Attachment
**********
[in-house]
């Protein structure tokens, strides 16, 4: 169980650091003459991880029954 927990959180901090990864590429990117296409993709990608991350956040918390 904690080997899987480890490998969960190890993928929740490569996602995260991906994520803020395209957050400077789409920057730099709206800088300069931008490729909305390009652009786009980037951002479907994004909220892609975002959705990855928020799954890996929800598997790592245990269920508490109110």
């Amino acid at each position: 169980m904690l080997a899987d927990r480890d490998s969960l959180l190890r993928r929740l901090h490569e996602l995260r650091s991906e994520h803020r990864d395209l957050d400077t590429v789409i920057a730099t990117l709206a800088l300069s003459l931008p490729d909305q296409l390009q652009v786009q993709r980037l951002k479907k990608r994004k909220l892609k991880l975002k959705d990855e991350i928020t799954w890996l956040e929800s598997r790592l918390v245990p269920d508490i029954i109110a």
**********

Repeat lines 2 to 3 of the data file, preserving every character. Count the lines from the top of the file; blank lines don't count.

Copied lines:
């Protein structure tokens, strides 16, 4: 169980650091003459991880029954 927990959180901090990864590429990117296409993709990608991350956040918390 904690080997899987480890490998969960190890993928929740490569996602995260991906994520803020395209957050400077789409920057730099709206800088300069931008490729909305390009652009786009980037951002479907994004909220892609975002959705990855928020799954890996929800598997790592245990269920508490109110």
């Amino acid at each position: 169980m904690l080997a899987d927990r480890d490998s969960l959180l190890r993928r929740l901090h490569e996602l995260r650091s991906e994520h803020r990864d395209l957050d400077t590429v789409i920057a730099t990117l709206a800088l300069s003459l931008p490729d909305q296409l390009q652009v786009q993709r980037l951002k479907k990608r994004k909220l892609k991880l975002k959705d990855e991350i928020t799954w890996l956040e929800s598997r790592l918390v245990p269920d508490i029954i109110a």